o   The wife had to pay taxes on her share of the trip because it was unrelated to business. When a member of the employee’s family receives a taxable fringe benefit, it is included of the gross income of the employee, not the family member. § 274(m)(3) provides that travel expenses are deductible for a spouse or dependent only if: (1) the spouse is an employee of the taxpayer; (2) there is a bona fide business purpose; and (3) the expenses would have otherwise been deductible.

o   Meals and Lodging
§  To be excluded from income, meals must be “furnished for the convenience of the employer” and cannot represent compensation for services rendered by the employee. § 119.
§  An employee and his spouse/dependents may exclude the value of meals IF the meals are furnished on the business premises of the employer.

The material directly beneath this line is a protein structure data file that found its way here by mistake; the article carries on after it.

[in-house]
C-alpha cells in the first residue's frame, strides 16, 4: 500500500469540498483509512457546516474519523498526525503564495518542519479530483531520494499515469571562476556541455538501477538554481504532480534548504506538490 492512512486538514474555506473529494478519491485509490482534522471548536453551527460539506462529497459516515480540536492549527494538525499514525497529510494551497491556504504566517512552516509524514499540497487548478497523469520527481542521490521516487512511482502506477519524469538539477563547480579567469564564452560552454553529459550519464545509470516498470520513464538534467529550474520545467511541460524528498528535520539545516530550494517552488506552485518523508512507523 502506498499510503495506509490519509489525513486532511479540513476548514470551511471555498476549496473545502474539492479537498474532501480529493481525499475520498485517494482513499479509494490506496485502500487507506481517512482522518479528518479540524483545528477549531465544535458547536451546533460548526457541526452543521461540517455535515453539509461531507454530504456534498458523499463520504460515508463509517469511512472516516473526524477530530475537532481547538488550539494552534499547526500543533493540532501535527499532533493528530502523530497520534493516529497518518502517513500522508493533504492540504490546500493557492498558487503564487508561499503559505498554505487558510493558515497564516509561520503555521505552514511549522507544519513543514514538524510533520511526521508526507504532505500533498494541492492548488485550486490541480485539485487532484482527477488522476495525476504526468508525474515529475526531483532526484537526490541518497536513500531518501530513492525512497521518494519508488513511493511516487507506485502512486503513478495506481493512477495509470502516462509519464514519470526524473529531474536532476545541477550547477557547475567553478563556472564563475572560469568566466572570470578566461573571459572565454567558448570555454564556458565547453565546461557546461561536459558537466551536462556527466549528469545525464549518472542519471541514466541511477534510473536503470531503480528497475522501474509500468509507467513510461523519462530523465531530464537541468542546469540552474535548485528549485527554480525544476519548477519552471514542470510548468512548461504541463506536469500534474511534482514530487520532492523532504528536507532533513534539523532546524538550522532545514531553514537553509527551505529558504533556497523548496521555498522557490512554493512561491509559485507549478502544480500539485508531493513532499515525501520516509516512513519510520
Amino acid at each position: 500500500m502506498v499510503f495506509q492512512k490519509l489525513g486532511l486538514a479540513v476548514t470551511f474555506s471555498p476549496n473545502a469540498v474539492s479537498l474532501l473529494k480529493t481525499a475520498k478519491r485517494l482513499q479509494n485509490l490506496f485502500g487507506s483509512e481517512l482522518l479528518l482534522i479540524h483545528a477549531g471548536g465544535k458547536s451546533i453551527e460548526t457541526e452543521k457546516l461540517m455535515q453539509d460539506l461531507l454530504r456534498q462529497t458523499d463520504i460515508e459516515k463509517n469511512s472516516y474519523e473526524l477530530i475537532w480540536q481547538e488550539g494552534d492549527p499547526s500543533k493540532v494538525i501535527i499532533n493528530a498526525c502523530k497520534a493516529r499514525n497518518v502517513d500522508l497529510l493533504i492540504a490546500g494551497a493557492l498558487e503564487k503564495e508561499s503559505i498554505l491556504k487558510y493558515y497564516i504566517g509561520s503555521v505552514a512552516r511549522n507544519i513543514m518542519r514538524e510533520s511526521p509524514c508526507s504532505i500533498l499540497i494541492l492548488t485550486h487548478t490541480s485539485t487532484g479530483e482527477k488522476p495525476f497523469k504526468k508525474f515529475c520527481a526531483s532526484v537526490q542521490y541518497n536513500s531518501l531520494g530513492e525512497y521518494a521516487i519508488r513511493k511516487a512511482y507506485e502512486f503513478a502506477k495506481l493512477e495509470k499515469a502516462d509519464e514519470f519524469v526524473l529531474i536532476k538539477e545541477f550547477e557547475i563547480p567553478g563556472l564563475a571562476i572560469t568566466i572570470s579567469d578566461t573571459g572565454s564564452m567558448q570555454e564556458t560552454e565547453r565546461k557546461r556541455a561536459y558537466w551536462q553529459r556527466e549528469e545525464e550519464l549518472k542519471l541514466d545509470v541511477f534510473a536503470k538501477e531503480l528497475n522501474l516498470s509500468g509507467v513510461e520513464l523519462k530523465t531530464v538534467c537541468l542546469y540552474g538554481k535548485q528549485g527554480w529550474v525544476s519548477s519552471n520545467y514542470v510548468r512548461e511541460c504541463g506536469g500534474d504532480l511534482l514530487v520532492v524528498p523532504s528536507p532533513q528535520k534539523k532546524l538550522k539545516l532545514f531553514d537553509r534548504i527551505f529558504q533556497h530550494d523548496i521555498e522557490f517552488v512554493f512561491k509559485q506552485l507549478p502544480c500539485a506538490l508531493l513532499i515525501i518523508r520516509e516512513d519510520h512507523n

·         Comm’r v. Kowalksi: Refusing to permit NJ state troopers to exclude cash reimbursements received for meals at restaurants while on duty. Restaurants were not the private business premises and § 119 did not allow “in kind” transfers like this.
·         Christey v US: Permitting state troopers to deduct (but not exclude) the costs of meals they were required to eat at public restaurants adjacent to the highway while on duty under §162(a).
·         American Airlines v US: $50 meal vouchers were not excluded as a de minimis finge because employees could use the vouchers at any time.
§  In the case of lodging, excludible only IF the employee is required to accept such lodging on the business premises of his employer as a condition of his employment.
·         A home provided to you by your company can be excluded if that home is the site of business activities (i.e. governor’s mansion)
·         Hargrove v Commissioner: Americans required to accept housing as a condition of employment abroad could not exclude the housing because the homes were not on the business premises of the employer.